independent

Thursday 17 April 2014

Dragon's poor display can't dampen fantastic week

The crew of Green Dragon on board the yacht. Photo: AFP, Getty Images

Wow, what a great week everybody involved in the Volvo Ocean Race has had in Galway.

From the moment we sailed into Galway Bay over a week ago, the atmosphere has been fantastic and I was absolutely amazed at how many people turned out to watch last Saturday's in-port race.

The race itself, I have to say, was very disappointing for all on Green Dragon, all the more so because we'd put in a couple of really good training days. There was quite a lot of breeze out there and we felt really comfortable with our preparations.

Unfortunately, on the day, there was a lot less breeze and we were just let down by lack of speed.

The green Dragon really struggled to stay with the other boats and that was a shame because the result didn't do justice to the crew's work.

The team, as always, sailed well. The boat went round the corners well, the tacks and gybes went well, and we executed some good sail changes -- as good as any other boat out there.

However, our efforts simply didn't generate the result we would have liked. We are all disappointed but, whatever happens, we'll keep battling on.

We may have come last in both the in-port races but we still got a magnificent reception. I can only imagine what it would have been like if we had actually won!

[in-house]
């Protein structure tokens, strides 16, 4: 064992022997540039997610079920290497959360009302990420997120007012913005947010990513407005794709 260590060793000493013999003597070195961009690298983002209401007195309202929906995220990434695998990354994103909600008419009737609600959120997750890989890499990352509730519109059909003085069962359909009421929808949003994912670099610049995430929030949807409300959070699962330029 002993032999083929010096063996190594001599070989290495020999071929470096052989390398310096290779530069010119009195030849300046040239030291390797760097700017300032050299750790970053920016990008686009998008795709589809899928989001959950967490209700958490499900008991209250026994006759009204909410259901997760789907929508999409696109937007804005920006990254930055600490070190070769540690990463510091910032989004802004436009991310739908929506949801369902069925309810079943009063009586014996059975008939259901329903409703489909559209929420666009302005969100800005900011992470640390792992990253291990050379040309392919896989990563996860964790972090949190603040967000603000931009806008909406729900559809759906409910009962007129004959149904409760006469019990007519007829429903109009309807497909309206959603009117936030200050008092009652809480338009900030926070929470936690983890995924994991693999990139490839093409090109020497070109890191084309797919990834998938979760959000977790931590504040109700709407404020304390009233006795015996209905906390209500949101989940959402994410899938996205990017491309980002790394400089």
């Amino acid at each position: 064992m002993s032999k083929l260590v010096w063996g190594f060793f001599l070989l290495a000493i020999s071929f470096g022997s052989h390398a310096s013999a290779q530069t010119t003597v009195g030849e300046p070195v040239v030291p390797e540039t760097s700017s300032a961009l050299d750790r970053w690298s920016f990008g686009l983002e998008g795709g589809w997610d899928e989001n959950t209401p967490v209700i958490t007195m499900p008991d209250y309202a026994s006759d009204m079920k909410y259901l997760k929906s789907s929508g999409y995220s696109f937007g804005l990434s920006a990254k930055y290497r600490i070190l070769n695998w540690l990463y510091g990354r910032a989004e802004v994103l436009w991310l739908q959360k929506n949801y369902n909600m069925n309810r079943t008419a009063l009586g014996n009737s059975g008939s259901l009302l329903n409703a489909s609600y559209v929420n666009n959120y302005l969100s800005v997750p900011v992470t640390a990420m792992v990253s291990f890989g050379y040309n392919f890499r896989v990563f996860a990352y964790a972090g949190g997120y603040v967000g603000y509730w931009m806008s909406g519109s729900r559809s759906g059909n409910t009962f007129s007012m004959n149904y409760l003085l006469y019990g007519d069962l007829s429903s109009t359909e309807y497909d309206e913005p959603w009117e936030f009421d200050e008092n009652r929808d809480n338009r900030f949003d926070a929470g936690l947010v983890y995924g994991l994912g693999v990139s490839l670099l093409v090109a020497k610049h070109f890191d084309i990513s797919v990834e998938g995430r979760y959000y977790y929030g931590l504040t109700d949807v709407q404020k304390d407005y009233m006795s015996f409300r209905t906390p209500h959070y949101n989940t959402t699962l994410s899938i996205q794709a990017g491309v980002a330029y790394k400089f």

The amount of support boats out on the water was fantastic and the disappointing results did nothing to quash the enthusiasm of the Green Dragon fans.

I have to say I wouldn't change my place on this boat for a place on any of the other teams. We have a fantastic crew and I'm proud to be a member of it. One of the main reasons I joined the campaign was to sail into an Irish port on an Irish boat and I'm looking forward to seeing it through to the finish.

The next leg is going to make for a very different style racing and I think it's going to suit the Telefonica boats.

Rather than spending long periods of time offshore, we're going to be racing along inshore. The coastal waters will make for lots of manoeuvres and sail changes.

We're already working on getting the boat back into offshore mode. We plan to have a couple of days sailing and then we'll be back on the dockside for a few days to fine-tune things.

The legs are much shorter from now on. The next leg to Marstrand, which starts on Saturday, will take just five days. When we arrive there we'll have a four-day pit stop before heading to Stockholm, the penultimate leg, before we sail to St Petersburg.

This time next week, I'll be reporting from the English Channel, somewhere between Dartmouth and Isle of Wight, missing the great Irish food and a pint of Guinness.

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